Playable Watson is also a new feature entirely being added for the remake. And then, of course, we are, in essence, taking a lot of the mechanics we created for Chapter One and adding them into The Awakened, which back in 2009, it didn’t have. Things like the Concentration Mode, Sherlock’s ability to see additional clues and elements that can be of use to the investigation. The Imaigion mode where we piece together the possible sequence of events to a key moment/clue in a case. The more intricate Mind Palace system where we piece together all the collected clues to try to create our final deductions/theories. In essence, we’re taking almost every mechanic from Chapter One into The Awakened and rebuilding the existing puzzles to work this way. How the original game was played has been totally scrapped. So even if you played the first Awakened, how you’ll be getting through the cases will now be very different.
You've announced that Watson will be playable. What kind of differences will players notice compared to playing as Sherlock?
To be honest we are still working out the exact details of it since we truly didn’t have this set in stone until we passed the funding for this on Kickstarter. But one of our main motivations for a playable Watson is that it could really help amplify the connection players feel as they see the bond between Watson and Holmes forming, which is a major part of our reworked story. By actually playing as Watson and not just having him as an NPC, the chance of you bonding even more with them as a duo is probably going to increase.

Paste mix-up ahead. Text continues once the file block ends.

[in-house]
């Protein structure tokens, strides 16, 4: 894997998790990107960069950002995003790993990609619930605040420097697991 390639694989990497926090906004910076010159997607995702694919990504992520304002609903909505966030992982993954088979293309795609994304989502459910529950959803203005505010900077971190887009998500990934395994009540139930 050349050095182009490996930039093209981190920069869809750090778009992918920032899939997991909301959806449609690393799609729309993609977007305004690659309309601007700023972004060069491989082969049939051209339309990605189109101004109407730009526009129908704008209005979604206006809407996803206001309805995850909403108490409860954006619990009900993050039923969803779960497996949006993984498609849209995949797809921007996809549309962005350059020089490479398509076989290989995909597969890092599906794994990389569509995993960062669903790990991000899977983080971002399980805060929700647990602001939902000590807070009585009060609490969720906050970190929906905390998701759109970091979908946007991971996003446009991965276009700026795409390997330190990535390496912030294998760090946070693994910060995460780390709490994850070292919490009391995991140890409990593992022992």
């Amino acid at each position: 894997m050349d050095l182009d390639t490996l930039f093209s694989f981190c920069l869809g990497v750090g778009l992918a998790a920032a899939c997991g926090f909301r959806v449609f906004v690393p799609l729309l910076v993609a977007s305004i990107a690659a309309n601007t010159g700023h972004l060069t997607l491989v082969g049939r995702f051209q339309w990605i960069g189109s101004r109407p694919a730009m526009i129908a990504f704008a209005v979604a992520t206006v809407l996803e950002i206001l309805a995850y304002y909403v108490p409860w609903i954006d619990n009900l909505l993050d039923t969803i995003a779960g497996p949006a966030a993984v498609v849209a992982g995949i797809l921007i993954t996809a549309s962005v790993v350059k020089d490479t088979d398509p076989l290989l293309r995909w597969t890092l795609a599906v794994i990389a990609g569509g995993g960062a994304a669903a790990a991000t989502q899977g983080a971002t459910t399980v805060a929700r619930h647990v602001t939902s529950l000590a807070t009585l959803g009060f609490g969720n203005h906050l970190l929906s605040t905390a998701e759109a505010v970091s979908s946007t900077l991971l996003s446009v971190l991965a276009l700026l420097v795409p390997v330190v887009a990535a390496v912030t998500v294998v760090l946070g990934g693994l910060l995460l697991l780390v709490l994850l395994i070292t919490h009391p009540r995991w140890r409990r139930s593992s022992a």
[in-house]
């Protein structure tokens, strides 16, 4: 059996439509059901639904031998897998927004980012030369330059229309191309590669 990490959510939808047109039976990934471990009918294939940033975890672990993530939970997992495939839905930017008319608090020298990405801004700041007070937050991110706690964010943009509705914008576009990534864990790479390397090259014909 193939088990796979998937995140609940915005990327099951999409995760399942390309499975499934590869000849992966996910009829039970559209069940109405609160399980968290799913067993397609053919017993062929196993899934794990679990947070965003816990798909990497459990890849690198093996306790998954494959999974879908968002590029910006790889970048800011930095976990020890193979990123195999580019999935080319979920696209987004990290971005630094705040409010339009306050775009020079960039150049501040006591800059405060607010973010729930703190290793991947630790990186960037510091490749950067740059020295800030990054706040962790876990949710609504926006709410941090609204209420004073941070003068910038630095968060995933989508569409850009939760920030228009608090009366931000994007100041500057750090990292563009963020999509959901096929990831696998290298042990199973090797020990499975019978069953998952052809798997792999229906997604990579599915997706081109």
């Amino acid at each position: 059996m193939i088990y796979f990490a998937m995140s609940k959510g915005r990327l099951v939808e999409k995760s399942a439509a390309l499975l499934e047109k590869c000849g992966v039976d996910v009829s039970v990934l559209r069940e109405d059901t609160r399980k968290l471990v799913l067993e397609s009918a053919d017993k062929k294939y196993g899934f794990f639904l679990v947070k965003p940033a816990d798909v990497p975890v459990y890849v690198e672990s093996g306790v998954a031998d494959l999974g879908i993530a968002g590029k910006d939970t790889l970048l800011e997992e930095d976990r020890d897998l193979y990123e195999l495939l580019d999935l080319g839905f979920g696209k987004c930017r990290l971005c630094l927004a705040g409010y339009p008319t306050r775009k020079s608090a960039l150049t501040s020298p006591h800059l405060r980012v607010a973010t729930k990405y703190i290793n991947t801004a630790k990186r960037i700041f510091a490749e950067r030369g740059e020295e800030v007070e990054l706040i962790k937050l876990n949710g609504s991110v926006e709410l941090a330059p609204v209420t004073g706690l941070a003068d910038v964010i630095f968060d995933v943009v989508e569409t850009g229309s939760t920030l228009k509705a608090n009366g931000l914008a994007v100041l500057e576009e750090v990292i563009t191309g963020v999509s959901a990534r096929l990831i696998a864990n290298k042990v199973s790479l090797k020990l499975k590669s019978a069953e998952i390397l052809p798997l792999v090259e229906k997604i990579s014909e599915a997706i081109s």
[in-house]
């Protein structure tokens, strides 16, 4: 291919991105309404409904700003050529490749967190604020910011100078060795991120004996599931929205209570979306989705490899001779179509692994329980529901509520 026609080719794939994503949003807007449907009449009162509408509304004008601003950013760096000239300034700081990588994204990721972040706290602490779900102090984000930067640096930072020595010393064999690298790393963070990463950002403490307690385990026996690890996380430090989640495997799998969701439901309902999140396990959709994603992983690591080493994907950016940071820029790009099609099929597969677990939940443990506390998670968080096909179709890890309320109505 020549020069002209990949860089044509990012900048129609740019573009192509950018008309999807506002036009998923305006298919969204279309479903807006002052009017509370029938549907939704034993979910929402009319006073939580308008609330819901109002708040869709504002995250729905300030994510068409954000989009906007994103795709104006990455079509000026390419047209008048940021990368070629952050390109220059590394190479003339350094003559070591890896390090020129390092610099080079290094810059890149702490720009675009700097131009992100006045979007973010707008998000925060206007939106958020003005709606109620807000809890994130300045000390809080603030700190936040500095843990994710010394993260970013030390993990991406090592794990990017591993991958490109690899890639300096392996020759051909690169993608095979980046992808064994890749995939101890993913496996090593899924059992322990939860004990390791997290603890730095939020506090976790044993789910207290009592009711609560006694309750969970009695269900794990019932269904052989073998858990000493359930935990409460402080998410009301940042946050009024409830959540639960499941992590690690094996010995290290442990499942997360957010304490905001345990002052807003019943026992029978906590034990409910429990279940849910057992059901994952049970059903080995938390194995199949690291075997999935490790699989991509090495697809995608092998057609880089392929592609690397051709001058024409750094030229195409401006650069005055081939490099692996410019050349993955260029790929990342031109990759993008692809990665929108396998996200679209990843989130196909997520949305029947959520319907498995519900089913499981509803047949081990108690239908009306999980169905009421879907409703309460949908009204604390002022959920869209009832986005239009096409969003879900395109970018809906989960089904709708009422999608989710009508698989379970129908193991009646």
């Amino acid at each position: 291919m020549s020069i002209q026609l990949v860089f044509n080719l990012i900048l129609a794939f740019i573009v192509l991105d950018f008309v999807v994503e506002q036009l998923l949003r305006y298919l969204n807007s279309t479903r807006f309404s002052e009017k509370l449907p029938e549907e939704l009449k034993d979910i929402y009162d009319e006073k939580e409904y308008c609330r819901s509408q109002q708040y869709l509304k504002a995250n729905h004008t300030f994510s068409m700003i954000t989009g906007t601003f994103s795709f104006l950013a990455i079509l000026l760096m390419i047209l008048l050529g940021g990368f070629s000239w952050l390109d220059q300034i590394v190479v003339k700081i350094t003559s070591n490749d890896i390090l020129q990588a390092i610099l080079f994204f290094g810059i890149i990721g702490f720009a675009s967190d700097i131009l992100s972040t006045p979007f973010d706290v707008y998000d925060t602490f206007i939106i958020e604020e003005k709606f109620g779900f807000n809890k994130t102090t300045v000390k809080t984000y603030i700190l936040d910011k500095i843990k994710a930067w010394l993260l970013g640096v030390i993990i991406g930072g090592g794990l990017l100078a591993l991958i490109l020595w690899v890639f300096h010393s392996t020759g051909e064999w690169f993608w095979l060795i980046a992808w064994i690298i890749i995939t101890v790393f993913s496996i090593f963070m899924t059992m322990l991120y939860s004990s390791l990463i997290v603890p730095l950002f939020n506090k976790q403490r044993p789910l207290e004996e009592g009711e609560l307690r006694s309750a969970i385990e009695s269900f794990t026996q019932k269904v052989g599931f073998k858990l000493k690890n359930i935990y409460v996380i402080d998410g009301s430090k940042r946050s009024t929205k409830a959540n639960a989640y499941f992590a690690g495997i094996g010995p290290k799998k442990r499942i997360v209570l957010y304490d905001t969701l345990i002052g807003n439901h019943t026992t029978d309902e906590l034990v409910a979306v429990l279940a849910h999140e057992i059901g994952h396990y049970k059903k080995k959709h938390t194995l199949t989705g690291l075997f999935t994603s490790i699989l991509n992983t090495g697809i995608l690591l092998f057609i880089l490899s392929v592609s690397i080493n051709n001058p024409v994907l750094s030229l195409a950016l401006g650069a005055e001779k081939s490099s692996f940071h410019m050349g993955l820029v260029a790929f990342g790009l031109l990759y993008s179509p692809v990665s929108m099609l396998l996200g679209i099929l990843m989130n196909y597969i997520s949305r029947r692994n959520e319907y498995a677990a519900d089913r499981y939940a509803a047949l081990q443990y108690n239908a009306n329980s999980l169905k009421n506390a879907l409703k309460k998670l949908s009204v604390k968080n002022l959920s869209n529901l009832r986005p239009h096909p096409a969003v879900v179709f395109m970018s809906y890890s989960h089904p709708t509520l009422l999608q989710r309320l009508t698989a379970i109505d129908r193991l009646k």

For sure, there will be moments where you as Watson can decide how you’ll speak to Sherlock. There are parts of the game where you as Watson need to help Sherlock get out of some tricky situations. And you will also be able to provide a different perspective on certain parts of cases as you will be investigating as Watson instead of Holmes.
The next stretch goal mentions realistic physics for in-game objects. Could this be used to improve puzzles?
In some places, they will add a little bit to the feel of the puzzles, but since these quests already have a set structure and solutions, realistic physics never really had much room to influence them in general. Rather the realistic physics system is there as something we’d be working on anyway, and now we have a chance to implement it. For The Awakened, it's more of a nice touch or quality of life feature so the game feels more modern.
How long do you expect Sherlock Holmes The Awakened to last for the average player?
We expect the remake to be around 14 to 18 hours of play, give or take.
Is this remake going to be a one-off, or do you plan to remake the whole Sherlock Holmes series over time?
It’s hard to say. We picked to remake The Awakened for a few reasons. We knew it was one of our most adored titles from the earlier Sherlocks. It works extremely well as a way for us to easily continue our young Sherlock arc in an interesting way. And we needed to work on a game with an already set structure, features, and story to make it easier on the team. So a lot of thought went into why and how we do this remake. What will happen after this is very much up to how the game performs and when the war will end. But since we own the rights to all our games, the path to do more remakes is solely up to us and our fans if they want them.